Looking back at the late 18th century, we find that it was incumbent upon (astute) statesmen to phrase things in a manner that would resonate with the target audience.  Strident discourse is routinely conducted using the prevailing idiom of the time; as doing so is the most potent way to convey meaning.  It stands to reason, then, that important points were made by couching them in Christian terms (that is: in FAMILIAR terms).  To read this as a mandate for Christian theocracy is to mis-read history.

Perspicacity means repudiating the exegetical shenanigans so often encountered by Christian revisionists, who construe every religious-sounding locution as evidence of doctrinal fidelity.  Those of us who are dispassionately committed to assaying the available evidence can see the myth of America’s Judeo-Christian origins for what it is: an enchanting farce.

Could the Founders of the new Republic have phrased their message in another way?  Indubitably.  Had the idiom of the time been different, their mode of articulation would have reflected that.  Had their audience been accustomed to–or been moved by–alternate turns-of-phrase, the authors would have surely adjusted their wording accordingly.  That’s what good writers do.  The point, after all, is to be compelling.  And any savvy statesmen takes care to employ phrasing to which the target audience can relate.

We encounter this in the 19th century as well.  As it turned out, even those who were most suspicious of religious dogmas nevertheless spoke using religious idioms.  Abraham Lincoln expressed these sentiments in a letter to Judge Wakefield (in the advent of his son, Willie’s death): “My earlier views of the unsoundness of the Christian scheme of salvation and the human origin of the scriptures have become clearer and stronger with advancing years, and I see no reason in thinking that I shall ever change them.”  Lincoln even felt it necessary to declare: “The Bible is not my book nor Christianity my profession.”  Nevertheless, he opted to use the locution, “under God” in the triumphant conclusion to his address at Gettysburg in November of 1863.  Why?  Because such turns of phrase RESONATED with his audience.  The point was to be relatable, not to talk over everyone’s head.

Similar phrasing is found in statements by Albert Einstein–as when he quipped that “god doesn’t play dice” when inveighing against the indeterminacies of quantum mechanics.  He also averred: “The more I study science, the more I believe in god” when marveling at the sublime wonders of the universe.  Such phrasing is no more striking than more quotidian rhetorical flourishes like “god-speed”, “god bless”, “god willing”, “god only knows”, “god have mercy”, and “god help us”…none of which have any necessary religious connotation.  After all, Einstein was a DEIST…just like Ben Franklin, George Washington, Thomas Paine, Thomas Jefferson, James Madison, et. al.  Indeed, Einstein was very clear that, in employing this idiom, he did NOT mean the personal god of Abrahamic religion.  This made sense, as he was not in the least religious.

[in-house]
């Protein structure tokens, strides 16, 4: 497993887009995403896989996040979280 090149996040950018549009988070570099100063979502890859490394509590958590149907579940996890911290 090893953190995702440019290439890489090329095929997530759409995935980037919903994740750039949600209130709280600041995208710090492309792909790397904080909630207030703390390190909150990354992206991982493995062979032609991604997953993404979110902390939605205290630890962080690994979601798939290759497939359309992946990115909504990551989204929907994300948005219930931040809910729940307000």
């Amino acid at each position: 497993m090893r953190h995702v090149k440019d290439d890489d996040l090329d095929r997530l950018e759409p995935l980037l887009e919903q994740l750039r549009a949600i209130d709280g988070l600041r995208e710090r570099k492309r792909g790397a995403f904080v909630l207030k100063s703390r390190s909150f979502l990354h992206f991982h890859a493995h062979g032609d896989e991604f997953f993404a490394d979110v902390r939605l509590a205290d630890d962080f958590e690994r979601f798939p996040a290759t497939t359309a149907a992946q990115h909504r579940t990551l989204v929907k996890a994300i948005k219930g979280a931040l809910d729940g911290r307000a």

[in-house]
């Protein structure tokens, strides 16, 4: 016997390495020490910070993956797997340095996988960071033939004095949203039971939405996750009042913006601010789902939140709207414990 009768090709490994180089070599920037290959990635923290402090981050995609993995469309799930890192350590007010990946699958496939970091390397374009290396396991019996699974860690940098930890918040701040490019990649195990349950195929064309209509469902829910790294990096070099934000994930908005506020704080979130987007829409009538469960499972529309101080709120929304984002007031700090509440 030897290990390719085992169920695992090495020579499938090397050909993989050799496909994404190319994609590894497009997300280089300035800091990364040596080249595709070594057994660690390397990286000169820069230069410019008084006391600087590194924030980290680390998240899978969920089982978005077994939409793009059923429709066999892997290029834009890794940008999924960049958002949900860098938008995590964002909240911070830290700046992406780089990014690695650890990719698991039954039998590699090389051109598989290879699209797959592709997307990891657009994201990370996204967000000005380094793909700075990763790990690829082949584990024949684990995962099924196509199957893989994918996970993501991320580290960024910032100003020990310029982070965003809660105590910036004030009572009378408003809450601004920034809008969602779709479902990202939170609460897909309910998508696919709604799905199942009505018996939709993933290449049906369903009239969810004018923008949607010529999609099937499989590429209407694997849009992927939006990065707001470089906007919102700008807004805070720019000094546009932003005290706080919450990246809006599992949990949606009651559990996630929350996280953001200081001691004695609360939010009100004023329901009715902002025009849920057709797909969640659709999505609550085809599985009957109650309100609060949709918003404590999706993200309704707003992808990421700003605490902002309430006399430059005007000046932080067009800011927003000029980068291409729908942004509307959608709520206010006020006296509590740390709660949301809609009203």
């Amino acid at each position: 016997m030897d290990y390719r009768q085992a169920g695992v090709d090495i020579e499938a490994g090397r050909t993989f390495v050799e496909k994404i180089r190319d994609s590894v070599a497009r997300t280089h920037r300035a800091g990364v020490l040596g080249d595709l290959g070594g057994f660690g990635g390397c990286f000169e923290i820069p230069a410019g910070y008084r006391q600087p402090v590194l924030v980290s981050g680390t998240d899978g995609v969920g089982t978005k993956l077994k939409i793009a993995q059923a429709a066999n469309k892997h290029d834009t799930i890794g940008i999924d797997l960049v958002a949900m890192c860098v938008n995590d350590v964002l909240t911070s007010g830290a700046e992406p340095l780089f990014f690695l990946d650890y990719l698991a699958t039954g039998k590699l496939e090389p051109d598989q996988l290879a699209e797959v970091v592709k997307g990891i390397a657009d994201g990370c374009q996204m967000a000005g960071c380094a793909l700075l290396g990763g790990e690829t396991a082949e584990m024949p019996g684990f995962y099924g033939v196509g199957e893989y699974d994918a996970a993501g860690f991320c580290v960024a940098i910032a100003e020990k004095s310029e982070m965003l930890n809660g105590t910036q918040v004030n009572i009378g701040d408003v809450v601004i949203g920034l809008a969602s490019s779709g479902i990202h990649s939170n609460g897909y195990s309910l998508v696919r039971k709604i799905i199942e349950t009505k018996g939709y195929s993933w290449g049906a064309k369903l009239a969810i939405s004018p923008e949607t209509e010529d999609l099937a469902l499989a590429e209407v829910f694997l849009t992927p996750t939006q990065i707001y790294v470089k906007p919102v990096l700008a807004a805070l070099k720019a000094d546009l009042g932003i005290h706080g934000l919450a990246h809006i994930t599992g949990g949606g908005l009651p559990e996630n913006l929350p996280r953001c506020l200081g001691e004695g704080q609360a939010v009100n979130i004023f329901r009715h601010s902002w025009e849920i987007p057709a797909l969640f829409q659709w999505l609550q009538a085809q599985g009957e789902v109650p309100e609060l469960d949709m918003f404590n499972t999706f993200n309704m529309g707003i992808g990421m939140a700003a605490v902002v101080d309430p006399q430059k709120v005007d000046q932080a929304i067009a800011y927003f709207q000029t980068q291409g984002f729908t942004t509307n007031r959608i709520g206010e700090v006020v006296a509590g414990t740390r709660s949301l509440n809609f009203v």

As it turns out, many colloquialisms are lifted from Biblical passages.  When one notes that one made it “by the skin of my teeth”, one is not necessarily citing Job 19:20.  And when one admonishes against casting pearls before swine, one is not necessarily thinking of Matthew 7:6.  When Shakespeare employed the adage that “there is nothing new under the sun” (Sonnet 59), he was not paying tribute to the Book of Ecclesiastes.  Idiomatic expressions can’t help but be heavily influenced by scripture, as scripture has played such a prominent role in our history (sometimes for the better, usually for the worse).  To take this as an implicit endorsement of theocracy is to engage in a non-sequitur that could span the known universe.

So it went with familiar locutions found in America’s founding documents.  Yet some revisionists would suggest–against all common sense–that by dating the U.S. Constitution “the Year of our Lord 1781”, the signatories were issuing a mandate for Pauline Christology.  Shall we pretend that the use of “anno Domini” on the Gregorian calendar were a declaration of fealty to specific Christian doctrines?  According to that logic, the interjection, “oh, my god!” is a profession of theism.

Pursuant to the normalization of ingratiating tropes, the American ethos has been re-engineered to resemble more theocratic nation-State (super-saturated with super-patriotism) than a genuine democracy.  A few seemingly minor adjustments were emblematic of this normalization.  “In God We Trust” was first introduced on coinage during the Civil War, yet became standard on currency when Eisenhower sanctioned it in 1956.  (At the behest of Freemasons and the Knights Of Columbus, Eisenhower had already inserted “under god” into the pledge of allegiance in 1954.)  And the cliche, “God bless America” was not standardized in presidential oratory until Nixon popularized the rhetorical flourish during the Vietnam War.  (Isaiah Berlin had written the song “God Bless America” during the First World War, implanting it in the America psyche.)

In each case, a fashionable idiom was at play.   Such was the case with Abraham Lincoln’s use of “under god” in his soaring oratory.  To mistake an idiomatic expression for a formal declaration is to fail to understand how language works. To this day, in common parlance, “god-given X” means that one is naturally endowed with X–whether X is a physical feature, a talent, or a RIGHT.